Strong Customer Authentication (SCA), a requirement of the EU's Revised Payment Services Directive (PSD2), is designed to improve online payment security and increase consumer confidence. It applies to most card-not-present payments, and requires issuers to authenticate their customers during certain payments using two-factor authentication.
SCA is an opportunity to provide your customers with an even smoother, more secure experience. Find out what you should consider when developing an authentication strategy for your unique business needs.
SCA applies to most card-not-present payments, and requires issuers to authenticate their customers during certain payments using two-factor authentication.
Some card-not-present transactions fall outside the scope of SCA. The main out-of-scope transaction types are:
Mail order / telephone order (MOTO)
Transactions in the MOTO channels are exempt.
Merchant-initiated transactions (MIT)
MIT transactions of both variable and fixed amounts, including subscriptions, are generally exempt. SCA only needs to be applied to the first in a series of recurring payments, initiated by the payer.
Transactions where either the issuer or acquirer is located outside the European Economic Area (EEA) are out of scope. SCA should still be applied on a “best efforts” basis.
Although SCA is a requirement for issuers, you can help ensure that your customers get the smoothest experience possible when authenticated. The payments industry wants SCA to be friction-free and is creating new processes and technologies to make that happen. But you and your customers can only benefit if you actively enable these innovations.
Watch our on-demand webinar for an overview of SCA and what you should consider for your own strategy.
Decide what makes more sense for your wider business objectives: Doing the minimum to avoid declined transactions once SCA is applied? Or using SCA as an opportunity to offer a checkout experience that is both more secure and smooth? If it's the latter, you should consider adopting the latest SCA-related innovations.
The card payment industry widely accepts 3DS as the main authentication protocol. To help avoid issuer declines after SCA, merchants should support 3DS. Unlike 3DS 1, 3DS 2 allows for mobile-friendly authentication and innovations such as biometric verification. It also allows you to help issuers avoid unnecessary authentication challenges by informing them when a transaction is merchant-initiated or qualifies for an exemption.
The regulation is complemented by some exemptions—specific low-risk scenarios when SCA is not required. Exemptions aim to support a frictionless checkout. By taking advantage of these exemptions, you can reduce friction without increasing risk for your customers—a win-win scenario.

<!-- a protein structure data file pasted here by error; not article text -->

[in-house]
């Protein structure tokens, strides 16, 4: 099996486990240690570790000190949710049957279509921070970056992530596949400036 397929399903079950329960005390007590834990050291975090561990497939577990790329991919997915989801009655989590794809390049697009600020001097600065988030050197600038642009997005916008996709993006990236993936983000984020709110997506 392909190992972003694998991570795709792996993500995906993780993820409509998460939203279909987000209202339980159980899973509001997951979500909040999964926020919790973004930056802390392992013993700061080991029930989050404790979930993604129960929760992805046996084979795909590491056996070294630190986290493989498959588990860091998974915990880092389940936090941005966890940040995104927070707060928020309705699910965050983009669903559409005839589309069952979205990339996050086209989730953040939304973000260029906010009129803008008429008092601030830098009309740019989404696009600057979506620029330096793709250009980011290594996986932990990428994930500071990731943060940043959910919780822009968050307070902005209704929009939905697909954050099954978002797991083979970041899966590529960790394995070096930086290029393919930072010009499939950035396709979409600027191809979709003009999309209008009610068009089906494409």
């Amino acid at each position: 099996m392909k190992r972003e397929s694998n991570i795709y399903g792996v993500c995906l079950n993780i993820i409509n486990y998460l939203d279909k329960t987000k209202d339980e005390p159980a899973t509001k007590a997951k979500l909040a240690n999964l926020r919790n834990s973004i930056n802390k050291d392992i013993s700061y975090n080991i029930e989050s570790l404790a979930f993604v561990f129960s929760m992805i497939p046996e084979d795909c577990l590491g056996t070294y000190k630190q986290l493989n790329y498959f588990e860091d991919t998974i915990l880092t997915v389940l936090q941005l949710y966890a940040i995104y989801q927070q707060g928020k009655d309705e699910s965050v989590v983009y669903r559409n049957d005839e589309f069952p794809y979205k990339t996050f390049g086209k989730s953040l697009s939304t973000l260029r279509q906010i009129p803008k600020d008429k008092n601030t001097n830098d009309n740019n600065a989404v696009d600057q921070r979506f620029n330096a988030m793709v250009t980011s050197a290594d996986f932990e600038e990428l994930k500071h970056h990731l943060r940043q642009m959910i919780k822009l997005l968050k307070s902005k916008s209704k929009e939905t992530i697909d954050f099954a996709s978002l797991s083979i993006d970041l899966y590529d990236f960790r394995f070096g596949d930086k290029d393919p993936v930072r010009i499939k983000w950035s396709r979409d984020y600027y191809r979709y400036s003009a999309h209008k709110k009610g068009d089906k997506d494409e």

There are four main exemptions:
Low-value (below €30) transactions
Remote transactions up to €30 do not require SCA up to a maximum of five consecutive transactions or a cumulative limit of €100.
This applies if a customer adds you to a trusted list, supported by their issuer. It tells the issuer the customer wants to skip SCA step-up when buying from you.
Under certain conditions, acquirers and issuers can perform real-time risk analysis on transactions and, if they assess the risk to be low, ask the issuer to forego SCA. Talk to your acquirer to understand your options. Issuers can also forego SCA based on their own risk analysis.
Payments made through dedicated corporate processes and protocols (e.g. lodge cards, central travel accounts and virtual cards) which are initiated by business entities, not available to consumers, and which already offer high levels of protection from fraud, may be exempted from SCA.
Only a 3DS 2.2 version of the protocol lets you request an applicable exemption. You'll need exemption optimisation capabilities: a way for your system to reliably identify when transactions qualify for an exemption, and then apply the correct 3DS 2.2 flags.
Look out, too, for future opportunities to help customers use the trusted listing exemption.
There's no "one-size-fits-all" authentication strategy. Your overall approach and exemption requests will depend on the nature of your business, your customers' expectations and your business objectives. Contact us to discuss your needs and learn how we can help you develop the best strategy for your business.
Shifting fraud patterns usually call for shifts in focus—and sometimes new techniques—in fraud management. SCA will make fraudsters work harder, so it's likely that fraud teams will need to move beyond “blunt” approaches and basic tools to a more balanced and sophisticated approach. Have you considered what this might look like for your business?
We know from experience that changes in purchasing and payment processes lead to shifts in fraud patterns. We can expect the same to happen once SCA is applied. We can't know for sure what changes we'll see as fraudsters adapt, but we can make educated predictions about how they'll exploit gaps in SCA coverage.
Read this article to gain insight about how fraudsters might try to work around SCA.
Is your fraud management strategy ready for SCA? With SCA set to reshape the fraud landscape, now is a good time to adopt fraud management best practices. Contact us to discuss how we can help you develop a strategy for your unique business needs.